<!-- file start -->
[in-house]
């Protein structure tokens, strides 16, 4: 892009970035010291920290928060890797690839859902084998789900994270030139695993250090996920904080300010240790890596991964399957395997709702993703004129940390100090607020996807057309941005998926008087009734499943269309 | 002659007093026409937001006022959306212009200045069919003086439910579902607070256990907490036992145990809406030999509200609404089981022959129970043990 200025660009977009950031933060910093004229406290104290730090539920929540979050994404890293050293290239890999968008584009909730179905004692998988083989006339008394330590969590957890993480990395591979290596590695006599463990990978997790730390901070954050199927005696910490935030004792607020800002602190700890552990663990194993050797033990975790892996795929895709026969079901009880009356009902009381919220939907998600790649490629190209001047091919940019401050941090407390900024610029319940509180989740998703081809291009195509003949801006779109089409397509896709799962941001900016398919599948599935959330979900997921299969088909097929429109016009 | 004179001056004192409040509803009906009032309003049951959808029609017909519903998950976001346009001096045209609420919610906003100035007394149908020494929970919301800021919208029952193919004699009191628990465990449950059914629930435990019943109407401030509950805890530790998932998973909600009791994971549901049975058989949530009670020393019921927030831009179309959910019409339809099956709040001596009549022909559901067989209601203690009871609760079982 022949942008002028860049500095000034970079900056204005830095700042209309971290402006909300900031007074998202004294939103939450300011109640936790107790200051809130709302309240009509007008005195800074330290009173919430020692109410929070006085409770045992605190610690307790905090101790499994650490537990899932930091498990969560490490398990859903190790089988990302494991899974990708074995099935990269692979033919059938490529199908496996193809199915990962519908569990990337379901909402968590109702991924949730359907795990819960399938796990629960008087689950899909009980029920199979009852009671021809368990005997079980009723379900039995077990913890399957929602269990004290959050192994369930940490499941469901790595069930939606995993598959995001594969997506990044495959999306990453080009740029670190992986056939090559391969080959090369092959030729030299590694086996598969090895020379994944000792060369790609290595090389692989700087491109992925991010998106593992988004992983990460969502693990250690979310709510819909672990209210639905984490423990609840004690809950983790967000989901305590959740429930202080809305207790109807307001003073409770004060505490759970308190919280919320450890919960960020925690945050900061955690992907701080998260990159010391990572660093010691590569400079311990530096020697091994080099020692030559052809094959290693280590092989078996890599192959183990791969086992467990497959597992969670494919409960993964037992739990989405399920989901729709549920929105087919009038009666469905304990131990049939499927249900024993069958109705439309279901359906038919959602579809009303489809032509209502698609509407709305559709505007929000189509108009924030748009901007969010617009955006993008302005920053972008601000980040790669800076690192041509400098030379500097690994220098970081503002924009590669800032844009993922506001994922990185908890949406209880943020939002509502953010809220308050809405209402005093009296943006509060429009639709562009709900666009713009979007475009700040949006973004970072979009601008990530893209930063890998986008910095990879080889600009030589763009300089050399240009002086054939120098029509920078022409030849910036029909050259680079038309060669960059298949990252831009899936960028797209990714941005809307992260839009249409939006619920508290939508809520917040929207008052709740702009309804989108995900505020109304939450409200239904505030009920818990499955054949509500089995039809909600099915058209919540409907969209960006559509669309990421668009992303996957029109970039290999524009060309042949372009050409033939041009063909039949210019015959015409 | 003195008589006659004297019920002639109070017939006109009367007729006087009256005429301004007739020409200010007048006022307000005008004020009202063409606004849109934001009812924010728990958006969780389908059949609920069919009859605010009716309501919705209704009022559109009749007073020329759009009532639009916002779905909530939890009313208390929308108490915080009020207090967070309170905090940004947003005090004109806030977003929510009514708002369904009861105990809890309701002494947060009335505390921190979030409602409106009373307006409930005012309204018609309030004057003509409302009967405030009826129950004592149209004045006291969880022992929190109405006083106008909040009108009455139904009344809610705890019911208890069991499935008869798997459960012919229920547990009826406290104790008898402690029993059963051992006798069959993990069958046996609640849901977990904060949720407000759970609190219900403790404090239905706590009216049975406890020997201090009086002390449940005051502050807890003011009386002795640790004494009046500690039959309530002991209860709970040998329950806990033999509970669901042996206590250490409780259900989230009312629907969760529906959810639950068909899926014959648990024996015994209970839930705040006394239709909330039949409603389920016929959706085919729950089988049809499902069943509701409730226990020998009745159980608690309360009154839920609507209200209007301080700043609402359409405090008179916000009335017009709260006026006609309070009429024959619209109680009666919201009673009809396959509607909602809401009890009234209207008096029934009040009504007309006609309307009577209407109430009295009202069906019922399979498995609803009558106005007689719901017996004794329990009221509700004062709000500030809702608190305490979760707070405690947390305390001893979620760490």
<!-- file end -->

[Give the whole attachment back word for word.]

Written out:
[in-house]
């Protein structure tokens, strides 16, 4: 892009970035010291920290928060890797690839859902084998789900994270030139695993250090996920904080300010240790890596991964399957395997709702993703004129940390100090607020996807057309941005998926008087009734499943269309 | 002659007093026409937001006022959306212009200045069919003086439910579902607070256990907490036992145990809406030999509200609404089981022959129970043990 200025660009977009950031933060910093004229406290104290730090539920929540979050994404890293050293290239890999968008584009909730179905004692998988083989006339008394330590969590957890993480990395591979290596590695006599463990990978997790730390901070954050199927005696910490935030004792607020800002602190700890552990663990194993050797033990975790892996795929895709026969079901009880009356009902009381919220939907998600790649490629190209001047091919940019401050941090407390900024610029319940509180989740998703081809291009195509003949801006779109089409397509896709799962941001900016398919599948599935959330979900997921299969088909097929429109016009 | 004179001056004192409040509803009906009032309003049951959808029609017909519903998950976001346009001096045209609420919610906003100035007394149908020494929970919301800021919208029952193919004699009191628990465990449950059914629930435990019943109407401030509950805890530790998932998973909600009791994971549901049975058989949530009670020393019921927030831009179309959910019409339809099956709040001596009549022909559901067989209601203690009871609760079982 022949942008002028860049500095000034970079900056204005830095700042209309971290402006909300900031007074998202004294939103939450300011109640936790107790200051809130709302309240009509007008005195800074330290009173919430020692109410929070006085409770045992605190610690307790905090101790499994650490537990899932930091498990969560490490398990859903190790089988990302494991899974990708074995099935990269692979033919059938490529199908496996193809199915990962519908569990990337379901909402968590109702991924949730359907795990819960399938796990629960008087689950899909009980029920199979009852009671021809368990005997079980009723379900039995077990913890399957929602269990004290959050192994369930940490499941469901790595069930939606995993598959995001594969997506990044495959999306990453080009740029670190992986056939090559391969080959090369092959030729030299590694086996598969090895020379994944000792060369790609290595090389692989700087491109992925991010998106593992988004992983990460969502693990250690979310709510819909672990209210639905984490423990609840004690809950983790967000989901305590959740429930202080809305207790109807307001003073409770004060505490759970308190919280919320450890919960960020925690945050900061955690992907701080998260990159010391990572660093010691590569400079311990530096020697091994080099020692030559052809094959290693280590092989078996890599192959183990791969086992467990497959597992969670494919409960993964037992739990989405399920989901729709549920929105087919009038009666469905304990131990049939499927249900024993069958109705439309279901359906038919959602579809009303489809032509209502698609509407709305559709505007929000189509108009924030748009901007969010617009955006993008302005920053972008601000980040790669800076690192041509400098030379500097690994220098970081503002924009590669800032844009993922506001994922990185908890949406209880943020939002509502953010809220308050809405209402005093009296943006509060429009639709562009709900666009713009979007475009700040949006973004970072979009601008990530893209930063890998986008910095990879080889600009030589763009300089050399240009002086054939120098029509920078022409030849910036029909050259680079038309060669960059298949990252831009899936960028797209990714941005809307992260839009249409939006619920508290939508809520917040929207008052709740702009309804989108995900505020109304939450409200239904505030009920818990499955054949509500089995039809909600099915058209919540409907969209960006559509669309990421668009992303996957029109970039290999524009060309042949372009050409033939041009063909039949210019015959015409 | 003195008589006659004297019920002639109070017939006109009367007729006087009256005429301004007739020409200010007048006022307000005008004020009202063409606004849109934001009812924010728990958006969780389908059949609920069919009859605010009716309501919705209704009022559109009749007073020329759009009532639009916002779905909530939890009313208390929308108490915080009020207090967070309170905090940004947003005090004109806030977003929510009514708002369904009861105990809890309701002494947060009335505390921190979030409602409106009373307006409930005012309204018609309030004057003509409302009967405030009826129950004592149209004045006291969880022992929190109405006083106008909040009108009455139904009344809610705890019911208890069991499935008869798997459960012919229920547990009826406290104790008898402690029993059963051992006798069959993990069958046996609640849901977990904060949720407000759970609190219900403790404090239905706590009216049975406890020997201090009086002390449940005051502050807890003011009386002795640790004494009046500690039959309530002991209860709970040998329950806990033999509970669901042996206590250490409780259900989230009312629907969760529906959810639950068909899926014959648990024996015994209970839930705040006394239709909330039949409603389920016929959706085919729950089988049809499902069943509701409730226990020998009745159980608690309360009154839920609507209200209007301080700043609402359409405090008179916000009335017009709260006026006609309070009429024959619209109680009666919201009673009809396959509607909602809401009890009234209207008096029934009040009504007309006609309307009577209407109430009295009202069906019922399979498995609803009558106005007689719901017996004794329990009221509700004062709000500030809702608190305490979760707070405690947390305390001893979620760490």